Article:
|My "adopted chimp" reading Nim's story|
In Nim Chimpsky: The Chimp Who Would Be Human, author Elizabeth Hess chronicles the awkward but innovative experiment in which a chimpanzee was raised as a human in order to test the long held ideal that language is a uniquely human trait. Named in parody of linguist Noam Chomsky, Nim Chimpsky is the center of "Project Nim" and thus the book surrounding his life.I read this book with my husband (a lover of great apes as I am) earlier this year after stumbling upon it at a used book store. Despite the occasionally tearful read, we were both fascinated by the story. Last month we also had the privilege of attending a screening in Chicago of the film Project Nim based on the same story. The documentary is an excellent companion to the book and offers a unique series of first hand accounts from those who lived and directly interacted with Nim himself. Though I enjoyed the deeper details and background given in Hess's work, the movie was exceptionally well-done and is a great summary of the full length text.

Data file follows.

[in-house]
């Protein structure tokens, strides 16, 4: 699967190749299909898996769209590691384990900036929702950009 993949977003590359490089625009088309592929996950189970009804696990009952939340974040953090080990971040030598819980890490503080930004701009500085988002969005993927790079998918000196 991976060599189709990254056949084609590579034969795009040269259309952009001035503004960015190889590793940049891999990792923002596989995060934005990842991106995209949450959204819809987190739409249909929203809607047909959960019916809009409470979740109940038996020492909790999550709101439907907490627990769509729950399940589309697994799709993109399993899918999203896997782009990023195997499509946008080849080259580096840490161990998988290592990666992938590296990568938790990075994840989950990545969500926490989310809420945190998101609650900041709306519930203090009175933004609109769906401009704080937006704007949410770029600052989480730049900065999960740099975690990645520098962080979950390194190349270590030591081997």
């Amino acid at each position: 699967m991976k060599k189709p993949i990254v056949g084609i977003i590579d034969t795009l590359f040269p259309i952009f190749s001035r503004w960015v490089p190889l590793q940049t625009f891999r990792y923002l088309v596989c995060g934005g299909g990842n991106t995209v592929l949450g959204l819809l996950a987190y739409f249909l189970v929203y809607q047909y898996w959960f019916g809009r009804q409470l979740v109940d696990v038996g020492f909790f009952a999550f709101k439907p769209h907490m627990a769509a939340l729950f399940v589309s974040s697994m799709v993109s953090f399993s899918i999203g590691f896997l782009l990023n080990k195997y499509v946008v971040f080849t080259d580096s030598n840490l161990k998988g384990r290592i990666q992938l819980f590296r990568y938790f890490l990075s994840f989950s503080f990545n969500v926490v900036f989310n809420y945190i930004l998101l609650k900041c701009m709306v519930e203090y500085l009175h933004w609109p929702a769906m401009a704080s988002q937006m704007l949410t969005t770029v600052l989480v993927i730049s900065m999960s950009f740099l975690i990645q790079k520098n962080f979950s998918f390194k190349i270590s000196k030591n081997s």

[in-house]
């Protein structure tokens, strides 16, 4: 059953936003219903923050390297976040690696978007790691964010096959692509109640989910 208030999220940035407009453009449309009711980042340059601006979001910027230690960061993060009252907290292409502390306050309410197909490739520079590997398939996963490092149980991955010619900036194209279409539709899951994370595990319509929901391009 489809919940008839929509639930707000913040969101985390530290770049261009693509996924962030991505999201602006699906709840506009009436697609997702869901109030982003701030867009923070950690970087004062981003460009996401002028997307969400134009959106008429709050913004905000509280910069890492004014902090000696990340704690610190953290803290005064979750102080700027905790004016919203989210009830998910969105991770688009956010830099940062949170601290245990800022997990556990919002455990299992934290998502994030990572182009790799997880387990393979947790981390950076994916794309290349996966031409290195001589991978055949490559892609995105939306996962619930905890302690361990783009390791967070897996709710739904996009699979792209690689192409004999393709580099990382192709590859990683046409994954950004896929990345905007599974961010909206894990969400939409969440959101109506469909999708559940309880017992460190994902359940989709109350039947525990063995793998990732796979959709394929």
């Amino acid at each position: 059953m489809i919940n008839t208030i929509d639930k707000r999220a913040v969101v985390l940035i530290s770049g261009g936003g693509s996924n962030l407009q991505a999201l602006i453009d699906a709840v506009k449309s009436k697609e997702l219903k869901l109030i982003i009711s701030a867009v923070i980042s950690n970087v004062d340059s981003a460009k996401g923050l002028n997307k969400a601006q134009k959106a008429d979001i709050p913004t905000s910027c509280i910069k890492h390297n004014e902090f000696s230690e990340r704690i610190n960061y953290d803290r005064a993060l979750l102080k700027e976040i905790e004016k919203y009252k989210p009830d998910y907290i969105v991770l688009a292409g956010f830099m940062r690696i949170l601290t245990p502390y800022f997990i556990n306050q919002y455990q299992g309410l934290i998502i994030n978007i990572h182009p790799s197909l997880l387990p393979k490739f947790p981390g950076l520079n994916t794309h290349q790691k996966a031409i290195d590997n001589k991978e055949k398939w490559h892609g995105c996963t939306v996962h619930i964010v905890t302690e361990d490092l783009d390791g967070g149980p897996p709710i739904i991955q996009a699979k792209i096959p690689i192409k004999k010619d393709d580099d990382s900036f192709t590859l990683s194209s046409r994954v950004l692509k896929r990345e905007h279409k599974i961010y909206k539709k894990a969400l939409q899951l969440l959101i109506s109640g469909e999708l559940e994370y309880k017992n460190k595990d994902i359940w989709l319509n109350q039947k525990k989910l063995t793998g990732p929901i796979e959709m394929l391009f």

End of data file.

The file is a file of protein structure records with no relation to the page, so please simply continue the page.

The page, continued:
Delving into the details of the primate facility in Oklahoma where he was born to the home of his foster family and the research university in New York, Hess unravels a story that fluctuates between humorous, sweet, appalling, and unbelievable. I found myself exceptionally interested in the scientific side of this story but was shocked at the lack of ethics and standards in raising Nim. Though expected to learn ASL, the family he lived with was not fluent in sign language and few of his numerous handlers were intent on keeping records of his progress. Also, when the project began very little thought was given to the long term ramification of teaching a chimpanzee to behave as a human and predictably, the adolescent Nim quickly becomes too much to handle. The tragedy of the personable chimp left without a home or a purpose - and the greater story of research animals in general - is ultimately the most stunning part of Hess's work.